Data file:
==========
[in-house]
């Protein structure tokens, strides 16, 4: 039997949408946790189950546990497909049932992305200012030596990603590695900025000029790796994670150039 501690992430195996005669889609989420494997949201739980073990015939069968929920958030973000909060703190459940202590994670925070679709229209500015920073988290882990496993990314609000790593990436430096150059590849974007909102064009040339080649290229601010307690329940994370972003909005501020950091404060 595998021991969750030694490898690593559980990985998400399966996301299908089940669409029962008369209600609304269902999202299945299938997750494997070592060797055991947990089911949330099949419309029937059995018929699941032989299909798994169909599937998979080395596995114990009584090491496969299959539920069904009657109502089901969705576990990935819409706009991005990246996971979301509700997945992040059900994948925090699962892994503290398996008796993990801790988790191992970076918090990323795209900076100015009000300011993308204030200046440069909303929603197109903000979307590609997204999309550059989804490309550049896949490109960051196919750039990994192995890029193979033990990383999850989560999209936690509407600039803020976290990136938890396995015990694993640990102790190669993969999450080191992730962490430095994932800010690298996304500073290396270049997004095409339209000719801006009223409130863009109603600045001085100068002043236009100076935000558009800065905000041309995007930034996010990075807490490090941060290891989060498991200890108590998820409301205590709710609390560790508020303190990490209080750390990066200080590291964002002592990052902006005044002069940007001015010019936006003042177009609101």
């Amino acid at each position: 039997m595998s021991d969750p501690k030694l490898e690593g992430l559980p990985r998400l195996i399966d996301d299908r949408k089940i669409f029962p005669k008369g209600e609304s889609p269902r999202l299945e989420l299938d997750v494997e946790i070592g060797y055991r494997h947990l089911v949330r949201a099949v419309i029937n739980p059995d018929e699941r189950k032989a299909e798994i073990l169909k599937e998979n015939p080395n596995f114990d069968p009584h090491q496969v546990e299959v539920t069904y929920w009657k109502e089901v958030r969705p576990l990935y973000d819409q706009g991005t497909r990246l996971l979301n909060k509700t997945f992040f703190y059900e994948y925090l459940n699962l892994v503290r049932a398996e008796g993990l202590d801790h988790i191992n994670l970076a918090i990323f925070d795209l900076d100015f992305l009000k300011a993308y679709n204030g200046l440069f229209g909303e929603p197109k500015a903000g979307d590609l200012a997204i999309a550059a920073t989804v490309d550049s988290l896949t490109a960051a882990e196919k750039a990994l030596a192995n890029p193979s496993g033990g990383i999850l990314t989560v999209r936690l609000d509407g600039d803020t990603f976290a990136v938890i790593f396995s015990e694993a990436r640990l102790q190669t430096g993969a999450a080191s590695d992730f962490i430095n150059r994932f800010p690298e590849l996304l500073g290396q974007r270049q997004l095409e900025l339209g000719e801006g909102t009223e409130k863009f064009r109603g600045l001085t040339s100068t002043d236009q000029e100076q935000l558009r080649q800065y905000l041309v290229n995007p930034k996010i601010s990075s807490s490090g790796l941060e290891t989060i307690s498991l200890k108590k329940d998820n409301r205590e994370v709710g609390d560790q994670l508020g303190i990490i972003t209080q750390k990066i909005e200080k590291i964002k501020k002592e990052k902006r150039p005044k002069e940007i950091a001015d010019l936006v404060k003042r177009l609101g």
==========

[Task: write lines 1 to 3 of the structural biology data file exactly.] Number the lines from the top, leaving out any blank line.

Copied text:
[in-house]
């Protein structure tokens, strides 16, 4: 039997949408946790189950546990497909049932992305200012030596990603590695900025000029790796994670150039 501690992430195996005669889609989420494997949201739980073990015939069968929920958030973000909060703190459940202590994670925070679709229209500015920073988290882990496993990314609000790593990436430096150059590849974007909102064009040339080649290229601010307690329940994370972003909005501020950091404060 595998021991969750030694490898690593559980990985998400399966996301299908089940669409029962008369209600609304269902999202299945299938997750494997070592060797055991947990089911949330099949419309029937059995018929699941032989299909798994169909599937998979080395596995114990009584090491496969299959539920069904009657109502089901969705576990990935819409706009991005990246996971979301509700997945992040059900994948925090699962892994503290398996008796993990801790988790191992970076918090990323795209900076100015009000300011993308204030200046440069909303929603197109903000979307590609997204999309550059989804490309550049896949490109960051196919750039990994192995890029193979033990990383999850989560999209936690509407600039803020976290990136938890396995015990694993640990102790190669993969999450080191992730962490430095994932800010690298996304500073290396270049997004095409339209000719801006009223409130863009109603600045001085100068002043236009100076935000558009800065905000041309995007930034996010990075807490490090941060290891989060498991200890108590998820409301205590709710609390560790508020303190990490209080750390990066200080590291964002002592990052902006005044002069940007001015010019936006003042177009609101």
């Amino acid at each position: 039997m595998s021991d969750p501690k030694l490898e690593g992430l559980p990985r998400l195996i399966d996301d299908r949408k089940i669409f029962p005669k008369g209600e609304s889609p269902r999202l299945e989420l299938d997750v494997e946790i070592g060797y055991r494997h947990l089911v949330r949201a099949v419309i029937n739980p059995d018929e699941r189950k032989a299909e798994i073990l169909k599937e998979n015939p080395n596995f114990d069968p009584h090491q496969v546990e299959v539920t069904y929920w009657k109502e089901v958030r969705p576990l990935y973000d819409q706009g991005t497909r990246l996971l979301n909060k509700t997945f992040f703190y059900e994948y925090l459940n699962l892994v503290r049932a398996e008796g993990l202590d801790h988790i191992n994670l970076a918090i990323f925070d795209l900076d100015f992305l009000k300011a993308y679709n204030g200046l440069f229209g909303e929603p197109k500015a903000g979307d590609l200012a997204i999309a550059a920073t989804v490309d550049s988290l896949t490109a960051a882990e196919k750039a990994l030596a192995n890029p193979s496993g033990g990383i999850l990314t989560v999209r936690l609000d509407g600039d803020t990603f976290a990136v938890i790593f396995s015990e694993a990436r640990l102790q190669t430096g993969a999450a080191s590695d992730f962490i430095n150059r994932f800010p690298e590849l996304l500073g290396q974007r270049q997004l095409e900025l339209g000719e801006g909102t009223e409130k863009f064009r109603g600045l001085t040339s100068t002043d236009q000029e100076q935000l558009r080649q800065y905000l041309v290229n995007p930034k996010i601010s990075s807490s490090g790796l941060e290891t989060i307690s498991l200890k108590k329940d998820n409301r205590e994370v709710g609390d560790q994670l508020g303190i990490i972003t209080q750390k990066i909005e200080k590291i964002k501020k002592e990052k902006r150039p005044k002069e940007i950091a001015d010019l936006v404060k003042r177009l609101g």